Well here I am again, out of retirement (again) but the opportunity to watch and review a film sent to me by the production company is always a no-brainer.
Let me begin by saying this film is not classically HORROR but it's subject matter and the means of delivery firmly set it in the psychological thriller category so it's all good.
DARK tells the story of a young former model (Kate) who is struggling with major personal issues. Left alone for the weekend after her girlfriend goes away, her internal hell rears it's ugly face in every possible way. Oh, and to top it all off, it all unfurls during the 2003 New York Black-out (I checked, it was a real thing!)
Her descent into madness is beautifully captured as we follow Kate on a journey that takes her from random bars drinking with strangers to being a self-imposed prisoner in her own home.
When I say follow, I really do mean follow! I counted very few seconds of screen time without Kate being prominent. This aspect is far from being a bad thing, Whitney Able's portrayal of Kate is a shining beacon worthy of so much praise for it's infinite beauty!
Whitney Able is supported on her ride by Alexandra Breckenridge who plays her absent girlfriend Leah along with Brendan Sexton, her neighbour and Michael Eklund as Benny, a welcome distraction for Kate on this night of madness! In addition and one of those bizarre coincidences in life, Redman has a very small cameo as a doorman and familiar face for Kate.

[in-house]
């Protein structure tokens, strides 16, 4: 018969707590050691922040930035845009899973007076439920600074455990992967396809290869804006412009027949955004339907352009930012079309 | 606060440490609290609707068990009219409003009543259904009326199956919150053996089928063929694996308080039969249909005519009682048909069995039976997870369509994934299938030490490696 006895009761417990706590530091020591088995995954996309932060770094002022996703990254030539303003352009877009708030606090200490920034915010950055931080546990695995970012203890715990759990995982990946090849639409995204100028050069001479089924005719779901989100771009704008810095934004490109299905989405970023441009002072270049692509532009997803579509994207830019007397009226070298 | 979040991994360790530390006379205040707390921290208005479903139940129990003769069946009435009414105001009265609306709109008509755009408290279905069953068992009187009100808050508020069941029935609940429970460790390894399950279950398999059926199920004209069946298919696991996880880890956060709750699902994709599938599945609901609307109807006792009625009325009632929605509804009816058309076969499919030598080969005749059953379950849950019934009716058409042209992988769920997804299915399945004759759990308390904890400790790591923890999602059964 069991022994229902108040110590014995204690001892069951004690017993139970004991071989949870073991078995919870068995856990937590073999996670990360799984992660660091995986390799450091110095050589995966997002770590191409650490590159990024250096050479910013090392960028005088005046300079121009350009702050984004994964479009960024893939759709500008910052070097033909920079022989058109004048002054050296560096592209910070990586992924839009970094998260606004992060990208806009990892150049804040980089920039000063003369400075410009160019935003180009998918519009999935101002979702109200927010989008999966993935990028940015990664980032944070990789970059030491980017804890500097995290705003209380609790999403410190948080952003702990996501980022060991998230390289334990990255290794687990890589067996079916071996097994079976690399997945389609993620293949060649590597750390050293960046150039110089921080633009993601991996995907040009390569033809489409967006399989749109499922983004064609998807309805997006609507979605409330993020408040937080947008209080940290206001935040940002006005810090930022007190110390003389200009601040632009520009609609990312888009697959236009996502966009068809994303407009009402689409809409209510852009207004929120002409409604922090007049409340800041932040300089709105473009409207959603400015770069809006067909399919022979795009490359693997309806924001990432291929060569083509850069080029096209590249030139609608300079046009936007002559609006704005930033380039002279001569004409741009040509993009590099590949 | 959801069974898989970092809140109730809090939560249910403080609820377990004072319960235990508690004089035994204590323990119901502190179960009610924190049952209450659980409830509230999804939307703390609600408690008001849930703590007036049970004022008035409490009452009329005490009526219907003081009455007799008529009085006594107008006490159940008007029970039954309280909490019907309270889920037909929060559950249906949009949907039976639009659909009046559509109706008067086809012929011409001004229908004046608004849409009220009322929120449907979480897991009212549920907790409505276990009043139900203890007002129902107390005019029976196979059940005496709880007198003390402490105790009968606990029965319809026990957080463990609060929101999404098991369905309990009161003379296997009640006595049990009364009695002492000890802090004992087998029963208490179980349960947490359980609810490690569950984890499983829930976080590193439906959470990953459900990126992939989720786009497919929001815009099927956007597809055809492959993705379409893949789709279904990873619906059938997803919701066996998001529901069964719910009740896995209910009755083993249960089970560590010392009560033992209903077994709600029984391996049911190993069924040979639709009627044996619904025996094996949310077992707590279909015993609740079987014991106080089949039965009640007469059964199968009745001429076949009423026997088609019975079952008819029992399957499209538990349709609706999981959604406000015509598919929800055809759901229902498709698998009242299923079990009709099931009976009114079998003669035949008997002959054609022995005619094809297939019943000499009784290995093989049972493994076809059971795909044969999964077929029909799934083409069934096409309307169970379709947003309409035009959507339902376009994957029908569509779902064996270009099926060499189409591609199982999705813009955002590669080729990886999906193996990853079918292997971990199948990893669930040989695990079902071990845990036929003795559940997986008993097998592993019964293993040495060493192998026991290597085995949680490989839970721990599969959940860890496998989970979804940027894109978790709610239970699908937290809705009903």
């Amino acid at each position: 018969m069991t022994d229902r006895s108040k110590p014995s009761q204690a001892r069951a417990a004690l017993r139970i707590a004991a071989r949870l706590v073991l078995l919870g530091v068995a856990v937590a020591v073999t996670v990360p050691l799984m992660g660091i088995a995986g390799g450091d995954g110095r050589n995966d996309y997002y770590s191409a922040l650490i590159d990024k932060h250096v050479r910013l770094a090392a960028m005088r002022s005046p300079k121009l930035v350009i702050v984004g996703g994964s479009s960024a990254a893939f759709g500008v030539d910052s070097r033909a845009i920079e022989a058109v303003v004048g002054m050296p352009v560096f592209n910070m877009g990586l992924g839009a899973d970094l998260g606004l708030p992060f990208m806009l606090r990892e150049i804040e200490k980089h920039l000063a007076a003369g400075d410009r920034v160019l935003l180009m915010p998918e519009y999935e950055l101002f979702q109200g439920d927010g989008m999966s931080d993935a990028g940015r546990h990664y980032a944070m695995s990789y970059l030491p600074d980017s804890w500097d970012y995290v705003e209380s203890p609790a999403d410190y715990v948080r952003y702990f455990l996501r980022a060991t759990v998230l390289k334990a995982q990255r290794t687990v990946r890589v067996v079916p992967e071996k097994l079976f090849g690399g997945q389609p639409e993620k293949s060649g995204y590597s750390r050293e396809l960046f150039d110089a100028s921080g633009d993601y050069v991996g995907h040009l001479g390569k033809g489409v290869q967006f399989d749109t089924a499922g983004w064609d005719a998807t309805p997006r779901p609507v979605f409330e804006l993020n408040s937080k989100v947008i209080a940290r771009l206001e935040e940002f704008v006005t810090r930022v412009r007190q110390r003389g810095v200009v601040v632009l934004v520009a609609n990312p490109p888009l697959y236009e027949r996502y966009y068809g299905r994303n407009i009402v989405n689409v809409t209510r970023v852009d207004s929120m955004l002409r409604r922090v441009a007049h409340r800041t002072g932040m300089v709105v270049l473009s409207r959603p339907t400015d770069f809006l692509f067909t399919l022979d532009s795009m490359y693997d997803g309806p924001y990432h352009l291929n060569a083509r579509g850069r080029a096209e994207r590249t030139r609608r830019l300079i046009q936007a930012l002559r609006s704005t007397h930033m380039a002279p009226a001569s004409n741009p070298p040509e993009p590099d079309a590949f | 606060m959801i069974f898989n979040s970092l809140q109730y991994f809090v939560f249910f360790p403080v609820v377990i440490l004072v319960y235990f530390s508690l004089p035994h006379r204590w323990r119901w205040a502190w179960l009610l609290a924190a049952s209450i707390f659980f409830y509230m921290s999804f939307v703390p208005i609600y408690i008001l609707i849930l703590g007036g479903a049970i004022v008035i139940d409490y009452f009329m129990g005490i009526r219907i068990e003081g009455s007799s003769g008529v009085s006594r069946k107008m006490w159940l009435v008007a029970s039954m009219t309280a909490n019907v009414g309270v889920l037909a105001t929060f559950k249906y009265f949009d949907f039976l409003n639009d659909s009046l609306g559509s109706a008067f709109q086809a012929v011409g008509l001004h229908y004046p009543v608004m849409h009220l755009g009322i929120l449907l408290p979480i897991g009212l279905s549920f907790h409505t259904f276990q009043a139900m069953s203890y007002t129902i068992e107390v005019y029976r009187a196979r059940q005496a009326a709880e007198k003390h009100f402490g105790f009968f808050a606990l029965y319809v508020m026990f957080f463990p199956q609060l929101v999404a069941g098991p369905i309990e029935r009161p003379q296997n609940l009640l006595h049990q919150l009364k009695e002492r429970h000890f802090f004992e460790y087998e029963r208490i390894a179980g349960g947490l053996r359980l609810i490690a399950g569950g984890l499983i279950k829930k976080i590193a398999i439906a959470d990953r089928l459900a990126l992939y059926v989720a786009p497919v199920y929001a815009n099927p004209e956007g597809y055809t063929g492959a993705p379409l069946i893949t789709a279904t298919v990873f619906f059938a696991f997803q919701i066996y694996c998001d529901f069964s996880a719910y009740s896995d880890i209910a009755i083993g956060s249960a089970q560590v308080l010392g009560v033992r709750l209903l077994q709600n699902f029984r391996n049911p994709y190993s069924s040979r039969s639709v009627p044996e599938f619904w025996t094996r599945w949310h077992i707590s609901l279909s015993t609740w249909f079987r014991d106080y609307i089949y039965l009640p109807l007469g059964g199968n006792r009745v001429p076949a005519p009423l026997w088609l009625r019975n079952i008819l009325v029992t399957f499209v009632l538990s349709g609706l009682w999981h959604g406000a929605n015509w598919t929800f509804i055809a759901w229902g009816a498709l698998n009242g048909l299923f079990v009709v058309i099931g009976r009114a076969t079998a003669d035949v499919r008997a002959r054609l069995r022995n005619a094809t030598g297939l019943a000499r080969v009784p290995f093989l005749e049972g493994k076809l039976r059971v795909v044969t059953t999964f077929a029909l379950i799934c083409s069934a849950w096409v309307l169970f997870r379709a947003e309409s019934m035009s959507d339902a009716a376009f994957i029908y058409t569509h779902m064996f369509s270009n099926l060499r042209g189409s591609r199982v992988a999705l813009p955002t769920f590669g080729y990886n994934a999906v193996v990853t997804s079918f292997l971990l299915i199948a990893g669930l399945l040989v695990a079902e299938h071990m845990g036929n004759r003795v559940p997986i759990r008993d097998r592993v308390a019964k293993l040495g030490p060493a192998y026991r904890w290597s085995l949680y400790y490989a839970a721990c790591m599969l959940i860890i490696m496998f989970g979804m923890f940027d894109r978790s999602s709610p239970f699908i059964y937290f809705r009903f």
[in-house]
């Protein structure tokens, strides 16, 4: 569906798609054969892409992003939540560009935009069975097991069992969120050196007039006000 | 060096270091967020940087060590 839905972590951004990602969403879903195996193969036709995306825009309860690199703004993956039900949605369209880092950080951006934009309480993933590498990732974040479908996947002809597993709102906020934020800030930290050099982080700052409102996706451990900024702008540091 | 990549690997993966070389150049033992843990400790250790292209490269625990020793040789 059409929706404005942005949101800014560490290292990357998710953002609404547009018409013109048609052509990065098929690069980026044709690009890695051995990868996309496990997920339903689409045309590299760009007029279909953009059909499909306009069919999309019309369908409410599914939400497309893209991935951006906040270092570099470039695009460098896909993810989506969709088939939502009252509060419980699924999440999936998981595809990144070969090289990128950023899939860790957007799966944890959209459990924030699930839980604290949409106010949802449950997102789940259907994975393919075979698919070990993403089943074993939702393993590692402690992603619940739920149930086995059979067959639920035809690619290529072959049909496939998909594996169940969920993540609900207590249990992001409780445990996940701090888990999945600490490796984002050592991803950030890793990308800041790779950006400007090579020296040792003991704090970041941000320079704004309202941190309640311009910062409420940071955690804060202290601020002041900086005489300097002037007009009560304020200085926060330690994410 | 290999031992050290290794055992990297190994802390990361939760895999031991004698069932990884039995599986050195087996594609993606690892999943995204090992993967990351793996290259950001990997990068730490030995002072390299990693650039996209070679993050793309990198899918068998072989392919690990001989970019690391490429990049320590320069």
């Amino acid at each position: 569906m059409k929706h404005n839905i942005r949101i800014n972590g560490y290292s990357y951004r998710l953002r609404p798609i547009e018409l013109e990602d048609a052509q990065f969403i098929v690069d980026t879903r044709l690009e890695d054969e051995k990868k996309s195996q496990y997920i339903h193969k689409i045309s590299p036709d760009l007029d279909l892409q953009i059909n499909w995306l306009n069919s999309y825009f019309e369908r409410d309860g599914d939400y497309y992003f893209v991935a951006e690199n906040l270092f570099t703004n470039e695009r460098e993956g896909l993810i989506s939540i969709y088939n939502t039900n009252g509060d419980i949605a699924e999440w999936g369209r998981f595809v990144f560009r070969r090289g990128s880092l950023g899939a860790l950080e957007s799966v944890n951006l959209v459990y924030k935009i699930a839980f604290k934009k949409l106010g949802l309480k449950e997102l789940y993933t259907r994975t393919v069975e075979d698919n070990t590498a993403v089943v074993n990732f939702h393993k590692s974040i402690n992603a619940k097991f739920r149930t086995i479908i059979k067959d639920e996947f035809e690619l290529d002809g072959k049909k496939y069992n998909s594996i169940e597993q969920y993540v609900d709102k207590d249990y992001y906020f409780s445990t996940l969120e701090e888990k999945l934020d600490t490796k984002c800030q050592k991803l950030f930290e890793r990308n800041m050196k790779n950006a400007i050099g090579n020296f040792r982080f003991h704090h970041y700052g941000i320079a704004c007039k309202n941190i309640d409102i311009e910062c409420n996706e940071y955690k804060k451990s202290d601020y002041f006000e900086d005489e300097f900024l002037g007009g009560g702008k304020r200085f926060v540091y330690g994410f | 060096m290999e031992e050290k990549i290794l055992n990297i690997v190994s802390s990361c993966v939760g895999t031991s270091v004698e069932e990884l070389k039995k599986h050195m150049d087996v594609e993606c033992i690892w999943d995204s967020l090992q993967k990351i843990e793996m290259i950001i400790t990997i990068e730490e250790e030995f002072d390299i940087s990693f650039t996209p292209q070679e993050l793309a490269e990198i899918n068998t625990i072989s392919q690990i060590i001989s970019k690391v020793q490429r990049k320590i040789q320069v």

So, what about the coincidence you ask? I received the DVD copy of this film just 2 days after seeing Redman in concert with Method Man, Not much I know but when you live in the UK and see a duo like that in concert the same week you're sent a film which features one of the act, it's fairly weird. On a side note, Redman was fantastic as was Method Man, The former even selling his material from the stage and good enough to sit around after the gig signing everyone's gear! Good guy!
Anyway, back to the film. Dark is a consistent slow burner but it creates the kind of tension that will keep you gripped throughout. The slow pace continues BUT to great effect as you, as the viewer are taken through all emotions possible in this artistically voyeuristic tale!
Elias who provided the screenplay here previously gave us the film GUT which had the same artistic stamp. Directed by Nick Basile (who also has connections to GUT) delivers a great film here and hopefully it and him will get the recognition they rightly deserve.
MONSTERS, another low budget, cultish slow burner! I can only hope we all get to see a lot more of her in the future.
Dark serves as a piece of artwork which needs to be appreciated! 90 minutes of edge of your seat tension which really gets under your skin and keeps you guessing all the way through. It succeeds greatly and it's fantastic conclusion will make you think long after the credits have rolled!
I would highly recommend this film and while I believe it's going to be doing the festival rounds, I do hope for a wider release soon.
My Rating: 8
My Rating: 8